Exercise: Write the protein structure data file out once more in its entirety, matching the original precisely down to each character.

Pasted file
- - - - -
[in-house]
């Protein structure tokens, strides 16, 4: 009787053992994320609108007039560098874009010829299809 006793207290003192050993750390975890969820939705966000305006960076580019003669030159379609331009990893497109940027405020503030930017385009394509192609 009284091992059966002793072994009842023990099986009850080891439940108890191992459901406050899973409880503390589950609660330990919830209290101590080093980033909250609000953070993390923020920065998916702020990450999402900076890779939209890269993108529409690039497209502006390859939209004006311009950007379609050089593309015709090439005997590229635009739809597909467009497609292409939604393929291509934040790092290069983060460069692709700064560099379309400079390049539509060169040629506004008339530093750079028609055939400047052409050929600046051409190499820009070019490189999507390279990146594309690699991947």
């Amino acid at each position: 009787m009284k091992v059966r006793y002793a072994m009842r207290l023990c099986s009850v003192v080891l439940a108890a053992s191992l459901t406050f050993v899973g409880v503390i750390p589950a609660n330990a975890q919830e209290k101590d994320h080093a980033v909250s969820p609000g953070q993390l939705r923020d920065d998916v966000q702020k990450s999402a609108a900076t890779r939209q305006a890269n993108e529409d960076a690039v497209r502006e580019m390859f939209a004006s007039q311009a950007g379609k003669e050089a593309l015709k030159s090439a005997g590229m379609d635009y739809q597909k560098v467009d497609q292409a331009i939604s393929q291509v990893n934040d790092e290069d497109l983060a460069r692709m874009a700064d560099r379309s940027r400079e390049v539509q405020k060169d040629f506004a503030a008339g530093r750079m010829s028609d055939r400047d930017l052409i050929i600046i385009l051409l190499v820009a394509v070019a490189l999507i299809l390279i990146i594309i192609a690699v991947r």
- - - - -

[in-house]
């Protein structure tokens, strides 16, 4: 009787053992994320609108007039560098874009010829299809 006793207290003192050993750390975890969820939705966000305006960076580019003669030159379609331009990893497109940027405020503030930017385009394509192609 009284091992059966002793072994009842023990099986009850080891439940108890191992459901406050899973409880503390589950609660330990919830209290101590080093980033909250609000953070993390923020920065998916702020990450999402900076890779939209890269993108529409690039497209502006390859939209004006311009950007379609050089593309015709090439005997590229635009739809597909467009497609292409939604393929291509934040790092290069983060460069692709700064560099379309400079390049539509060169040629506004008339530093750079028609055939400047052409050929600046051409190499820009070019490189999507390279990146594309690699991947």
């Amino acid at each position: 009787m009284k091992v059966r006793y002793a072994m009842r207290l023990c099986s009850v003192v080891l439940a108890a053992s191992l459901t406050f050993v899973g409880v503390i750390p589950a609660n330990a975890q919830e209290k101590d994320h080093a980033v909250s969820p609000g953070q993390l939705r923020d920065d998916v966000q702020k990450s999402a609108a900076t890779r939209q305006a890269n993108e529409d960076a690039v497209r502006e580019m390859f939209a004006s007039q311009a950007g379609k003669e050089a593309l015709k030159s090439a005997g590229m379609d635009y739809q597909k560098v467009d497609q292409a331009i939604s393929q291509v990893n934040d790092e290069d497109l983060a460069r692709m874009a700064d560099r379309s940027r400079e390049v539509q405020k060169d040629f506004a503030a008339g530093r750079m010829s028609d055939r400047d930017l052409i050929i600046i385009l051409l190499v820009a394509v070019a490189l999507i299809l390279i990146i594309i192609a690699v991947r």